Does Vodka (and Other Alcohol) Freeze?

Beer and wine will freeze in the freezer within hours—so why doesn't vodka freeze, even after months? Why does alcohol freeze at different temperatures?

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When it comes to the purposes of kitchen appliances, it doesn’t get much more straightforward than the freezer. You put things in there, and they freeze. Well, most things. Certainly most liquids. But alcohol is a different story! You may have noticed that if you put a bottle of vodka in your freezer, you can take it out months later and it’ll still slosh around. Does vodka freeze? And if not, why not? And does alcohol freeze at all? Plus, find out if you can freeze milk, and how.

Does vodka freeze?

Wondering why your bottle of vodka won’t freeze, no matter how long you leave it in the freezer? No, there’s nothing wrong with your freezer. So, why doesn’t vodka freeze? Well, it has to do with the freezing point of alcohol, which is far lower than the traditional “freezing point” you’re most familiar with, such as water (32 degrees Fahrenheit). Pure ethanol alcohol needs to be -173 degrees Fahrenheit to freeze.

At around 40 percent alcohol (80 proof), vodka has a freezing point that hovers at around -16 degrees Fahrenheit. And while putting it in the freezer will affect it somewhat, it won’t freeze solid in your traditional freezer. “When alcohol freezes, it becomes more viscous and thicker because the water in it freezes, but the actual alcohol has a lower freezing point and it does not freeze as quickly or easily,” explains Amy Leigh Mercree, holistic health expert and bestselling author of ten books including The Mood Book. “The freezing process is also hindered by the average household freezer; the typical freezer is about 0 degrees Fahrenheit.” Is your freezer at the right temperature?

So, no, no matter how long you leave vodka in your regular freezer, it will never freeze solid—your freezer is about 16 degrees too warm for that to happen. ThoughtCo. points out that an industrial freezer, or liquid nitrogen, could certainly do the job.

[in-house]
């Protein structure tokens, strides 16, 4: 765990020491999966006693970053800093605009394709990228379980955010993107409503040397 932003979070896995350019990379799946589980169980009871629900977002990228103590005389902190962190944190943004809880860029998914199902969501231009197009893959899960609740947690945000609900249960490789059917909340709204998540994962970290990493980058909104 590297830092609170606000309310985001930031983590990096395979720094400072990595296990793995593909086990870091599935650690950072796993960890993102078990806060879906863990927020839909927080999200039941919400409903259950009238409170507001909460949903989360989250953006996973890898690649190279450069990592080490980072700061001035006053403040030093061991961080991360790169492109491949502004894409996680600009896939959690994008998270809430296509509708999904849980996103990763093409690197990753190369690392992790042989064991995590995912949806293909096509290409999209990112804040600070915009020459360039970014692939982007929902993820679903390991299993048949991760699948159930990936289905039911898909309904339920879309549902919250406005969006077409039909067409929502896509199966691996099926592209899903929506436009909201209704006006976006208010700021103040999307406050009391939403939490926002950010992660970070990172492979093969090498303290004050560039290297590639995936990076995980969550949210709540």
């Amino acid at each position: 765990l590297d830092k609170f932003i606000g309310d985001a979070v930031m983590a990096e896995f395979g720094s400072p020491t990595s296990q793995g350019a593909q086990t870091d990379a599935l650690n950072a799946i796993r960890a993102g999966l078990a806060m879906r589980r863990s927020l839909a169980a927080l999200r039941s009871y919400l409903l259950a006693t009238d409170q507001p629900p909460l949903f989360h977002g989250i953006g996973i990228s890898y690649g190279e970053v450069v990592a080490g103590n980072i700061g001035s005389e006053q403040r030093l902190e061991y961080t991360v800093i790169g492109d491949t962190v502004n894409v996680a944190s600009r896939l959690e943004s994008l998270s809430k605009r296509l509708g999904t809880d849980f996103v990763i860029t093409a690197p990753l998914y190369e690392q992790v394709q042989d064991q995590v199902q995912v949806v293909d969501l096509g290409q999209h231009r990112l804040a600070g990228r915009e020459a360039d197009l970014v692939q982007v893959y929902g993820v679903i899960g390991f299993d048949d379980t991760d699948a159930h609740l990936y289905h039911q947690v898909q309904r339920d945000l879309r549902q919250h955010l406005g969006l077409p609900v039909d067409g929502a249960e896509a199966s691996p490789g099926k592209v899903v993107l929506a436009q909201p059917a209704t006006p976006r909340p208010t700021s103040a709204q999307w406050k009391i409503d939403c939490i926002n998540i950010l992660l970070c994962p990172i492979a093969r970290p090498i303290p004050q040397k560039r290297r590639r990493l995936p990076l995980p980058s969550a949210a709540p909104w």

Does alcohol freeze at all?

Yes, it does—but that doesn’t mean you should pop all of your booze into the freezer indefinitely. You might have learned this lesson if you put a bottle of beer or wine in your freezer for a long time, only to have the glass crack or the top even pop off as it froze. Why does alcohol freeze at different temperatures?

Because all alcohols are a combination of alcohol and water, the freezing points of different alcohols vary based on the amounts of alcohol and water they contain. Beer and wine, often with alcohol percentages in the single digits or teens, freeze quickly. As opposed to hard liquor, they contain much more water, and, of course, water freezes just fine in the freezer. So stick a bottle of beer or wine in the freezer, and it’ll probably freeze within a couple of hours. But this could actually cause the freezing liquid to expand, potentially cracking the glass, so beer and wine are things you should never keep in your freezer (at least not for longer than just a brief chill).

Why don’t we freeze other liquors as much?

Vodka isn’t the only type of liquor with an alcohol content that gives it a freezing point colder than most freezers. “This explains why some people like to enjoy a nice cold shot of vodka straight from the freezer,” Mercree explains, adding that liquors like whiskey and rum have comparable amounts of alcohol, too. However, these other types of liquors are not stored in the freezer by people as much as vodka. “Freezing alcohol tends to diminish the flavor and scent,” Mercree explains. “With vodka that doesn’t really matter, but with other more flavorful alcohols that would be less desirable.” You can keep them in the freezer, but they might not taste quite as potent. Want to get the most out of your freezer? In addition to vodka, here are 10 more surprising foods you didn’t know you could freeze.

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Meghan Jones
Meghan Jones is a Staff Writer for RD.com who has been writing since before she could write. She graduated from Marist College with a Bachelor of Arts in English and has been writing for Reader's Digest since 2017. In spring 2017, her creative nonfiction piece "Anticipation" was published in Angles literary magazine. She is a proud Hufflepuff and member of Team Cap.